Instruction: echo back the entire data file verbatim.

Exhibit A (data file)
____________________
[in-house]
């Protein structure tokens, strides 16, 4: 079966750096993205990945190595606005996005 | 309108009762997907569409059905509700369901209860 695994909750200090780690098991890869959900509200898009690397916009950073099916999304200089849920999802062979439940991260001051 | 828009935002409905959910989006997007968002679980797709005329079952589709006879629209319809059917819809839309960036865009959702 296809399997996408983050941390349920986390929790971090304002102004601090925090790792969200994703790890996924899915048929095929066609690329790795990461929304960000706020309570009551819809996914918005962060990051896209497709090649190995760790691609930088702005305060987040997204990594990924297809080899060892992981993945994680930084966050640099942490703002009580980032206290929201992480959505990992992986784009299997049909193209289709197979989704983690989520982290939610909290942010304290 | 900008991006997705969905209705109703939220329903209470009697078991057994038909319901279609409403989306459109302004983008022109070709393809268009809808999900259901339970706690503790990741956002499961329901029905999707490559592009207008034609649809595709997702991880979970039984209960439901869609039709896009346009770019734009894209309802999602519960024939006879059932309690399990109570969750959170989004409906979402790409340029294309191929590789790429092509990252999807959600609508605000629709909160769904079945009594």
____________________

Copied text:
[in-house]
């Protein structure tokens, strides 16, 4: 079966750096993205990945190595606005996005 | 309108009762997907569409059905509700369901209860 695994909750200090780690098991890869959900509200898009690397916009950073099916999304200089849920999802062979439940991260001051 | 828009935002409905959910989006997007968002679980797709005329079952589709006879629209319809059917819809839309960036865009959702 296809399997996408983050941390349920986390929790971090304002102004601090925090790792969200994703790890996924899915048929095929066609690329790795990461929304960000706020309570009551819809996914918005962060990051896209497709090649190995760790691609930088702005305060987040997204990594990924297809080899060892992981993945994680930084966050640099942490703002009580980032206290929201992480959505990992992986784009299997049909193209289709197979989704983690989520982290939610909290942010304290 | 900008991006997705969905209705109703939220329903209470009697078991057994038909319901279609409403989306459109302004983008022109070709393809268009809808999900259901339970706690503790990741956002499961329901029905999707490559592009207008034609649809595709997702991880979970039984209960439901869609039709896009346009770019734009894209309802999602519960024939006879059932309690399990109570969750959170989004409906979402790409340029294309191929590789790429092509990252999807959600609508605000629709909160769904079945009594």